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Waverly, Iowa: Community Fiber Network Possible Thirteen Years After Vote
The Waverly City Council in Iowa recently voted 5-2 to establish a communications utility and to move ahead with a feasibility study. We spoke with Diane Johnston, Waverly Light and Power (WLP) General Manager, who told us the decision to get this far started over a decade ago.
In 2000, the community passed two ballot measures that sat dormant until this year. At the time, incumbents Mediacom and Qwest (now CenturyLink) did not meet the needs of residents, who were increasingly frustrated with poor service and shoddy customer relations. Incumbents cherry-picked the local commercial segment, ignoring smaller businesses and establishments more challenging to serve. When asking for better connectivity, Johnston says local businesses "hit the wall." Incumbents flatly refused to invest in Waverly.
The 2000 ballot measures, establishing the municipal telecommunications utility per Iowa law (requiring a majority vote) and having the entity governed by WLP's board of trustees passed with 86 percent and 80 percent of the votes. Clearly the public wanted more choices but Johnston told us the time was just not right. A feasibility study, focused on phone and video service, prompted Mediacom and Qwest to make some improvements and improve customer service. As far as WLP was concerned, the problem was solved and Ordinance 970 went on the shelf.
Since 2000, businesses and residents have approached WLP about establishing the utility but the proposal did not gain traction until six months ago. When reviewing the strategic plan for the electric utility, WLP's Board of Trustees concluded that Waverly and WLP needs a telecommunications utility to stay vital.
Johnston notes that advanced metering infrastructure is essential for the future of electric services. WLP wants to be able to provide customers with the ability to monitor their electric usage, control the use of appliances, and conserve. The utilty also needs its own connectivity. Johnston and WLP recognize that access to a high speed network is critical to economic development and WLP needs economic development for healthy electricity sales. In order to supply affordable electricity for all customers, WLP's wants to continue to increase sales. A fiber ring around the city provides connectivity between substations today and will likely become part of any new project.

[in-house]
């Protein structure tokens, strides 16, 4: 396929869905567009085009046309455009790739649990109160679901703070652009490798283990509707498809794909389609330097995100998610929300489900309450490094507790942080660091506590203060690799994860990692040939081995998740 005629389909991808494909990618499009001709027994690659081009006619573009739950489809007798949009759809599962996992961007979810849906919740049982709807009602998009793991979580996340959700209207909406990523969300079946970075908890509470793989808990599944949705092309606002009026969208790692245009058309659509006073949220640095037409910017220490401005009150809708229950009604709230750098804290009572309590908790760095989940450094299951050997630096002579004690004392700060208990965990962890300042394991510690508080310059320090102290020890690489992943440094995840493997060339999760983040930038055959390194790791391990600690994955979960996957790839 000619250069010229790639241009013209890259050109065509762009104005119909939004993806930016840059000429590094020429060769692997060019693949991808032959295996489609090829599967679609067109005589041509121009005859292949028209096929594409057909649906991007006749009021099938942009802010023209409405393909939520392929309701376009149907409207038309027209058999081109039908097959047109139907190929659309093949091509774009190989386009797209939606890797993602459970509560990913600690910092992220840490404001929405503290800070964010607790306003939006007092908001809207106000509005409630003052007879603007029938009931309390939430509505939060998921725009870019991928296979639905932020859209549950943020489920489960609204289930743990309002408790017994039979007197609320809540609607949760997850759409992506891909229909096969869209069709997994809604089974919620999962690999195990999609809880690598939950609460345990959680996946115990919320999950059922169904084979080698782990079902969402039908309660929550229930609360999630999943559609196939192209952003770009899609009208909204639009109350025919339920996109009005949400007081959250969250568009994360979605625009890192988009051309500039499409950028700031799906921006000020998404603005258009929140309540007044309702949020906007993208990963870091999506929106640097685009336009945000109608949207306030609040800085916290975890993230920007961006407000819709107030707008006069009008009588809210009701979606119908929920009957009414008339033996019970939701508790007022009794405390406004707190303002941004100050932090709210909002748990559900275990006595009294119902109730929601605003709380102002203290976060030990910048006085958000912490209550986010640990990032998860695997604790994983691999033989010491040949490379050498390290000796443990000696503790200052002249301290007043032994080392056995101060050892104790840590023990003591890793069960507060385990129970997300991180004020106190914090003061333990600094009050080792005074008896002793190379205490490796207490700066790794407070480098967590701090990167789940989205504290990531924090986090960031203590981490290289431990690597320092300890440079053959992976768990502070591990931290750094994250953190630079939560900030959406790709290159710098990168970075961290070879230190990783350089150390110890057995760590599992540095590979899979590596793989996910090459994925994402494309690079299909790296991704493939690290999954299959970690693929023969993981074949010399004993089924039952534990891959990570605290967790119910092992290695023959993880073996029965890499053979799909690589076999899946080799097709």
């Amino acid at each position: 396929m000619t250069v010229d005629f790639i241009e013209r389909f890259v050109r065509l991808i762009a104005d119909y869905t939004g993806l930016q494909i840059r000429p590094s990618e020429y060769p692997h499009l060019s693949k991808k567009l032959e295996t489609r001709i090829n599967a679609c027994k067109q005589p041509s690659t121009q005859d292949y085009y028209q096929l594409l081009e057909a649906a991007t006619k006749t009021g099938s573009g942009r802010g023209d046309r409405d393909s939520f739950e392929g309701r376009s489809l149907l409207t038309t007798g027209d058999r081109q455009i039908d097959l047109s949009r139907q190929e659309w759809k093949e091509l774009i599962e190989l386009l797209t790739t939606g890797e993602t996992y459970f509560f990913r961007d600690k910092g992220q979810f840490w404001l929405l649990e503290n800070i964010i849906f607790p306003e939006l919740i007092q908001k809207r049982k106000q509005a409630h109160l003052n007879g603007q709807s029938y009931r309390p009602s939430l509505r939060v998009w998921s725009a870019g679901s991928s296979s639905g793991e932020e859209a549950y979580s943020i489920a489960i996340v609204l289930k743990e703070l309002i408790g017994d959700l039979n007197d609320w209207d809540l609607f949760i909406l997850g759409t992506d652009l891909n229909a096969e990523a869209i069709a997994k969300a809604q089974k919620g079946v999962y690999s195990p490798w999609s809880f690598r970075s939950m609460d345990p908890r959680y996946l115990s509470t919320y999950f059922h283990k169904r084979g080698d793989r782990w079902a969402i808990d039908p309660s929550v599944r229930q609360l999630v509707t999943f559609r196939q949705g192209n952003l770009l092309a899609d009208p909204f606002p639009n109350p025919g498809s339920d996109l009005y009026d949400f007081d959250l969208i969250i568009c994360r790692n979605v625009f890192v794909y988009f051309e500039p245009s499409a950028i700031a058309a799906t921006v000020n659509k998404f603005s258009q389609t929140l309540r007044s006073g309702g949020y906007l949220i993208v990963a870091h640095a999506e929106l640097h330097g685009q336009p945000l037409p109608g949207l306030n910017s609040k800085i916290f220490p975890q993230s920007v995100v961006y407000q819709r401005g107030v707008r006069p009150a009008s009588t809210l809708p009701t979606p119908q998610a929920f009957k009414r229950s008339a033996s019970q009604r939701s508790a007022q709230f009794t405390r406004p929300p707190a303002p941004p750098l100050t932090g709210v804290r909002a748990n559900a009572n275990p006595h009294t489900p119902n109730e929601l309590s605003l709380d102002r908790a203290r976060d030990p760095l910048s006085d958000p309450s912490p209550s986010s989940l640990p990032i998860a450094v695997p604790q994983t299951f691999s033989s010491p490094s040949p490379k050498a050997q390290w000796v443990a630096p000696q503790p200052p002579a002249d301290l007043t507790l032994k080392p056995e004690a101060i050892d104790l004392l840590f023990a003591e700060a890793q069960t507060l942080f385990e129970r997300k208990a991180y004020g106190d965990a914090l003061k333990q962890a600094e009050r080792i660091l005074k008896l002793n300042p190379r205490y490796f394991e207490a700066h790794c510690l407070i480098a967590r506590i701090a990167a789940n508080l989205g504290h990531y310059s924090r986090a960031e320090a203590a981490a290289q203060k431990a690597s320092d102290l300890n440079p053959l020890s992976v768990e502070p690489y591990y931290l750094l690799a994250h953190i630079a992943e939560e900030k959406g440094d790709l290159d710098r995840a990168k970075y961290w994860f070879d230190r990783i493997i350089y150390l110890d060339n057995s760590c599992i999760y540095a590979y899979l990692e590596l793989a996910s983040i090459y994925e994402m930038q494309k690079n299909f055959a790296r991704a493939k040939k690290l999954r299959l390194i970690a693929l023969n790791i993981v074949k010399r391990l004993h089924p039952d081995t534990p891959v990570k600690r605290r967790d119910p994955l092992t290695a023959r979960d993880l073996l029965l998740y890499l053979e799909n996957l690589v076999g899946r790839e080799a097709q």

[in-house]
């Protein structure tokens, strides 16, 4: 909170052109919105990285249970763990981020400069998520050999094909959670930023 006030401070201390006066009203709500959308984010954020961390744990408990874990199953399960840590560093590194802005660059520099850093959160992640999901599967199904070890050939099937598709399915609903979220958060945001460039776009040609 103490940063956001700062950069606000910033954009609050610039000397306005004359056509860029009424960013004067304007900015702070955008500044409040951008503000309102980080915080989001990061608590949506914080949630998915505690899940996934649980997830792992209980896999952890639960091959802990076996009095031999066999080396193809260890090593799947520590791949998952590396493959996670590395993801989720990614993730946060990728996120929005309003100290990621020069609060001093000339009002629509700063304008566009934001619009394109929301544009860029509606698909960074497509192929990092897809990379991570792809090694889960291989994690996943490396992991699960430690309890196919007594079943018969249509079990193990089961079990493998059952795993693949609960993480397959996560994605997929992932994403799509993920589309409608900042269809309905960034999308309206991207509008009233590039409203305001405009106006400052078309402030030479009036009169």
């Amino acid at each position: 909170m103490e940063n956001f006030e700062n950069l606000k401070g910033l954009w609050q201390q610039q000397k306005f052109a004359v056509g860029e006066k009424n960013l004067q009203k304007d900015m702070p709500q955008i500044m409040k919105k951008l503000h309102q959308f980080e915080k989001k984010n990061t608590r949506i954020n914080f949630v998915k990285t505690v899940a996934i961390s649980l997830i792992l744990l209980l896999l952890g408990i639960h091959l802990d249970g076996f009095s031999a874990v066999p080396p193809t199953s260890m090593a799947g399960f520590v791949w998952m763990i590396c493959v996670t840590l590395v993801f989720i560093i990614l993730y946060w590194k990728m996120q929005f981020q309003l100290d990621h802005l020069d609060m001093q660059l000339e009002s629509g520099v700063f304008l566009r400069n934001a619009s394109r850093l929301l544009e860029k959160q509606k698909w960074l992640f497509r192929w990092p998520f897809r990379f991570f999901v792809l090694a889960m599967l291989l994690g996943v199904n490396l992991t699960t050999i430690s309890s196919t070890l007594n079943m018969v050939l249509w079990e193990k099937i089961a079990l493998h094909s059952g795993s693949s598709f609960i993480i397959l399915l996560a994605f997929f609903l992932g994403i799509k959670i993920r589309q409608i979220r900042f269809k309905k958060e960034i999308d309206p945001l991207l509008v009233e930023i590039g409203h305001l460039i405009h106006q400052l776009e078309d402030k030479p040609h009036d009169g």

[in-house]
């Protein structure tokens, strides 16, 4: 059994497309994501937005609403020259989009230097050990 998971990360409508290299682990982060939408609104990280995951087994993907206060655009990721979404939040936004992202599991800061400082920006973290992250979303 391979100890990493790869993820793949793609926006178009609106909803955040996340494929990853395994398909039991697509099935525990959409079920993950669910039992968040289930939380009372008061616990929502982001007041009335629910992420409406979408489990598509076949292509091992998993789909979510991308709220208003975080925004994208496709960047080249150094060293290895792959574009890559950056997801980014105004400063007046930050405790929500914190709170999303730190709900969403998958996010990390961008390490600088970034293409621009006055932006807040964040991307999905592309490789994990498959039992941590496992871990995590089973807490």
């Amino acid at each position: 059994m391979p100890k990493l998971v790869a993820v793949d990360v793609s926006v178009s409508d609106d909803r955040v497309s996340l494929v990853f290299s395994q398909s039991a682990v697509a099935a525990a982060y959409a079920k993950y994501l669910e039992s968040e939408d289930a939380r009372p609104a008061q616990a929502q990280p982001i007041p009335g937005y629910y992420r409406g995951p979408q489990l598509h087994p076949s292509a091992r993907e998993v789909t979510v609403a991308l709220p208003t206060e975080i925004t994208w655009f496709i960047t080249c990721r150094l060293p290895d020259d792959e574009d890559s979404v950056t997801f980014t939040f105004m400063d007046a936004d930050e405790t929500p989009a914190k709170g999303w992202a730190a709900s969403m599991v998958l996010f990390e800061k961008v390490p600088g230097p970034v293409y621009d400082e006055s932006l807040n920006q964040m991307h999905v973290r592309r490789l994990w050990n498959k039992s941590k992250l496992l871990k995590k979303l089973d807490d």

K-12 schools in Waverly struggle to get the capacity and speed they need, Johnston says. Administrators also want to move to a textbook-free environment and support this measure as a way to service iPads for students. Likewise, the local college sees a network as a way to offer more to students on campus and expand distance learning programs.
The community of 10,000 is 25 minutes northwest of Cedar Rapids and maintains its rural small-town feel, says Johnston. With a telecommunications network in place, she anticipates the high quality of life would draw more telecommuters and businesses.
Johnston tells us that WLP will entertain all types of business models. They want to provide access to high-speed connectivity to every home and business in the community and will work with any entity that can help realize that vision. WLP has a stellar reputation with the community, she says, and WLP will only work with partners that can ensure the same level of reliability and customer service. Johnston hopes the initiative will also improve private provider rates and service.
Next, a task force will commission an updated feasibility study.